Melanoma: Know Your Moles
My melanoma didn’t look scary. It wasn’t even black. Mine was a tiny brownish spot smaller than the eraser on a pencil and had almost a horseshoe shape to it. It was on my upper left arm, and I never gave it a second thought. Most of us have some type of skin anomaly that we bypass on a daily basis and never think to stop and examine - I sure hadn’t. Without the keen eye of my best friend, a nursing student at the time, I wouldn’t have given it another thought.
Types of melanoma moles I was afraid of
In 2007, I had had little exposure to melanoma. The few pictures I had seen of it looked ghastly. They were black, irregularly-shaped, and looked like something that had been left unattended for decades. Those were what I looked for when I did a quick scan. I will admit, in those days, self-exams weren’t in my vocabulary. I did, however, watch religiously for anything that resembled those mangled and raised lumps of terror. I never saw those, so I never worried.
Types of melanoma moles I should have been looking for
Since being diagnosed in 2007, I have seen many images of melanoma that looked nothing like those terrifying photos. My flat, horseshoe-shaped spot wasn’t alone. Melanoma can be flat, freckle-like, and or even pinkish red. There is no uniform look to melanoma and no way to definitively rule out the danger of a suspicious spot on your skin on your own.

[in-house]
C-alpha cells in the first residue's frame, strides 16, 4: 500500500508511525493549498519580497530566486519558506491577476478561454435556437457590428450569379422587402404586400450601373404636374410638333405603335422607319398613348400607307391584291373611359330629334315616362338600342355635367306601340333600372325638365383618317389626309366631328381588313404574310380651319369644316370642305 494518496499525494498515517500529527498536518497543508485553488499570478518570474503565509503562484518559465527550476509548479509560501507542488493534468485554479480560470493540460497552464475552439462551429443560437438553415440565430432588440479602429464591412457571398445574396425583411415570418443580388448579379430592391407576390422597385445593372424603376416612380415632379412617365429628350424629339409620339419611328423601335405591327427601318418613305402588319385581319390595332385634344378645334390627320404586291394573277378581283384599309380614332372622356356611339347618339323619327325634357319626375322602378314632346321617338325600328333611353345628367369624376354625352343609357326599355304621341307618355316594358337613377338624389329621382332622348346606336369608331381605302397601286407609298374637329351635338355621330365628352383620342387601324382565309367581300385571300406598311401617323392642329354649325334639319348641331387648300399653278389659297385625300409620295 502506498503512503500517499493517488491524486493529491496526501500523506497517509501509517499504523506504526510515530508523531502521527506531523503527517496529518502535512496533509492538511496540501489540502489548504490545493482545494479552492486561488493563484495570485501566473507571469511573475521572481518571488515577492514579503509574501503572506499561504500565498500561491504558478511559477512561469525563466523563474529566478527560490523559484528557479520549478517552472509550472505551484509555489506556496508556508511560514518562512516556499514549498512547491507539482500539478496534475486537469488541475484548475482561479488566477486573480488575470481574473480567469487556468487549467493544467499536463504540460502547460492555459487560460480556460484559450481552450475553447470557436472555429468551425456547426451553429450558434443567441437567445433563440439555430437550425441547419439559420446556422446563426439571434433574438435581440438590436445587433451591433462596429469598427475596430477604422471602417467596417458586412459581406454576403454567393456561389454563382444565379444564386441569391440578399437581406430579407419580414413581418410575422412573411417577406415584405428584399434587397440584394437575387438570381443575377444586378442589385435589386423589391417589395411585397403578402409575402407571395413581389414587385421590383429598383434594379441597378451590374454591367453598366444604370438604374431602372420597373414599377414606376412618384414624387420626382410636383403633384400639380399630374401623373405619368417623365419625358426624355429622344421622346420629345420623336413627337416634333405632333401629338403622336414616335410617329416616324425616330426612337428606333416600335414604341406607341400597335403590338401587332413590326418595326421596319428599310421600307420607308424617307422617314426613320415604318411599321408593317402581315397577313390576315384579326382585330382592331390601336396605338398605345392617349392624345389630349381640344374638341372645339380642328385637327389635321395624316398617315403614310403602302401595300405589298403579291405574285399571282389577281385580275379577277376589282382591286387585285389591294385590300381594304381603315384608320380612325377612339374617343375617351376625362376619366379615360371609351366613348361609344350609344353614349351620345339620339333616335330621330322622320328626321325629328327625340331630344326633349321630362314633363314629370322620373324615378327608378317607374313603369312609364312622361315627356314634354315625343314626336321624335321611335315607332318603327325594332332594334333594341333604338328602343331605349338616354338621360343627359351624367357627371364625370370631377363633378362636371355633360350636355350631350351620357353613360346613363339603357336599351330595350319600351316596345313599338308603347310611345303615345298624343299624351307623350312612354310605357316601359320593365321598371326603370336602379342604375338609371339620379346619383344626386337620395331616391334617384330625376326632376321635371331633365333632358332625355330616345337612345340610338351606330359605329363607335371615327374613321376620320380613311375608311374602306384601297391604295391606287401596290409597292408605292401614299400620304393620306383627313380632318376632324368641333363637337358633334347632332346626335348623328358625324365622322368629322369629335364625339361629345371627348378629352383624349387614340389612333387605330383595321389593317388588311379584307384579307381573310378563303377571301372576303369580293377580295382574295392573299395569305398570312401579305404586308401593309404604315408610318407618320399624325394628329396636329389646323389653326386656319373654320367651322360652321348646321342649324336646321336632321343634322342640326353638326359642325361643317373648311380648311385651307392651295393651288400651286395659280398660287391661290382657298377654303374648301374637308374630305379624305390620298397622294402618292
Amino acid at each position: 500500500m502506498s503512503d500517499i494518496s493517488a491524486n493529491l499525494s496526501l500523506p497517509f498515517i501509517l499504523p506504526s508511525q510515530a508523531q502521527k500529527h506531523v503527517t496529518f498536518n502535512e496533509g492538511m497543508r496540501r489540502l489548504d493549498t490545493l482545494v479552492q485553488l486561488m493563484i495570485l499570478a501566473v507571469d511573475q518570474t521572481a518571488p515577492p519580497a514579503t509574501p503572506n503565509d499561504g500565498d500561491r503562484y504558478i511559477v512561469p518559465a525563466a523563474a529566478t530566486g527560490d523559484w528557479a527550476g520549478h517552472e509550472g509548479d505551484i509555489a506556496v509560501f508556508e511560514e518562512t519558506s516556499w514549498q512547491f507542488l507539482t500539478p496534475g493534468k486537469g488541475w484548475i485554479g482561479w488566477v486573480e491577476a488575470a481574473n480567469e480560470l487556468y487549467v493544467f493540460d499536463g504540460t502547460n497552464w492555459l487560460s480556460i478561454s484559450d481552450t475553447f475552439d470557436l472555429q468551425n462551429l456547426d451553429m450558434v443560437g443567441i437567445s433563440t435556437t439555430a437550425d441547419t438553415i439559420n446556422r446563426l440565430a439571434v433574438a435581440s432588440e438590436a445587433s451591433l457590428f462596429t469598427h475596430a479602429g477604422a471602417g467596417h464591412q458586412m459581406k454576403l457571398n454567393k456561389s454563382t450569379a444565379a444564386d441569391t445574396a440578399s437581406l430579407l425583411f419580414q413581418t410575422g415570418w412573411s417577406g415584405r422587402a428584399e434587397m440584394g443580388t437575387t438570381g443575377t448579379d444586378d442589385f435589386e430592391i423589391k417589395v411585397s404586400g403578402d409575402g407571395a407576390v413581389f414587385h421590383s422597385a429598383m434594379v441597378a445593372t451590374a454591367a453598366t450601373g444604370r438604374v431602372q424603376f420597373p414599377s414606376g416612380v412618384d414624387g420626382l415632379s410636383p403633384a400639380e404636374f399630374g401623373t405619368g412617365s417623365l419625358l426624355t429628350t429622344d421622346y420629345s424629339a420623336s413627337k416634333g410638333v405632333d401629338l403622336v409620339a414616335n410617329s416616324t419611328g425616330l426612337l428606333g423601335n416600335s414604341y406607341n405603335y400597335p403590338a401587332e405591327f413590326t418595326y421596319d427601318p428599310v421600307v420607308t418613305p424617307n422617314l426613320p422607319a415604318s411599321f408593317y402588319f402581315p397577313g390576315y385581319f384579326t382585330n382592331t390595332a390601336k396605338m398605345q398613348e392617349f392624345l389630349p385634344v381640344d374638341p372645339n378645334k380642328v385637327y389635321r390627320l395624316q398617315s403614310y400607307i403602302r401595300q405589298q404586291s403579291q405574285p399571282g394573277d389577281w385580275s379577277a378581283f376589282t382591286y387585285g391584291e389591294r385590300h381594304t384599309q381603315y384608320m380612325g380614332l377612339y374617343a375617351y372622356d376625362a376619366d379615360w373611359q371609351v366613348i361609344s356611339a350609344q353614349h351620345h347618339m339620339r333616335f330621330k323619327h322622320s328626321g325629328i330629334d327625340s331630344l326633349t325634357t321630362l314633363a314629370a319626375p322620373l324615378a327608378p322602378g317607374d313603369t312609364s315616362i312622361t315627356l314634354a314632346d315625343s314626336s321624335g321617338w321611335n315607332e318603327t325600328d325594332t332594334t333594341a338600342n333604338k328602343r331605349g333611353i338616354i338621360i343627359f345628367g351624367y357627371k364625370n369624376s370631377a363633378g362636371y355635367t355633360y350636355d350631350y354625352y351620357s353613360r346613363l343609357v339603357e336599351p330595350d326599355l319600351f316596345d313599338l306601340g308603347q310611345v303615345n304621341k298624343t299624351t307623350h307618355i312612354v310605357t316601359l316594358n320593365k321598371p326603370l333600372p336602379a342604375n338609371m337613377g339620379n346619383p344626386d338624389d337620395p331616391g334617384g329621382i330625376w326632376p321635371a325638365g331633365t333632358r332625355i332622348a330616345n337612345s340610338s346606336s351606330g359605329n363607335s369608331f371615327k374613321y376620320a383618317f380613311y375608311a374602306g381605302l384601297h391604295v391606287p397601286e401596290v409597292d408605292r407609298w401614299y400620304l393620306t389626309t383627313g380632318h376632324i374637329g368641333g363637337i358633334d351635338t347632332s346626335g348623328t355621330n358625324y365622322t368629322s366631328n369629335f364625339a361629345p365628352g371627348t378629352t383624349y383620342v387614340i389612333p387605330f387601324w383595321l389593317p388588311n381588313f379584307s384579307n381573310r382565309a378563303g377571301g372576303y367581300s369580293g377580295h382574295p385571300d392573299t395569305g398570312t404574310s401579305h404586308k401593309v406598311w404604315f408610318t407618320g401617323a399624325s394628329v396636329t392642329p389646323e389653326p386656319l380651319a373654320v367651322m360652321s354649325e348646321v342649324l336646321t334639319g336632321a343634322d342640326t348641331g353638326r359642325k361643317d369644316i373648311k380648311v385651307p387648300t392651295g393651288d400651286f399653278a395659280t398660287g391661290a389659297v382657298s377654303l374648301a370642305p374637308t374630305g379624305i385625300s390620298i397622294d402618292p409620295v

Insufficient self exams
My self-exams were insufficient and failing because I was trying to make my moles, lumps, and bumps fit into a nice, neat category called “not melanoma". They were flat. They were really small in comparison with the pictures I had seen. Lots of them were pink. Most were just freckles - I thought. I skimmed my skin and breathed a little sigh of relief every time I didn’t see a big black mole or a hideously misshapen freckle beginning to appear. My little horseshoe mole wasn’t irregular enough to be of concern. I kept lumping it into the 'safe' category.
My melanoma mole
Irregularity was the name of the game for me. It wasn’t dark or raised, but its borders were not regular. The symmetry was off, and it took my friend’s recent experience in nursing school to bring that to light for me. If it hadn’t raised a red flag for her, I would never have made an appointment and had the biopsy that set things in motion for me. My melanoma diagnosis may have saved my life. It absolutely started me on the road to regular checks with a dermatologist.
Seeing a dermatologist or your family doctor for a biopsy is the only way to know, beyond the shadow of a doubt, if your mole is melanoma. My family’s nurse practitioner was the first to see my mole and was immediately concerned. She asked the doctor to take a look at it, and he said, “Yeah. That’s coming off.” I was stunned. This was my first rodeo with skin cancer of any type, and my little freckle was causing a lot of trouble.
Know your skin and see a professional
My advice to you is to begin your own skin checks with more knowledge than I had. Following the ABCDE criteria, you will be well on your way to pinpointing lesions or moles that need a closer look by a physician. Regular checks by a dermatologist will put you at ease and allow you to rest knowing nothing will be missed. It would be easier if they were all big, scary, and obvious, but they aren’t. Educate yourself, do monthly skin checks, and see a doctor when in doubt.
When was your last skin check?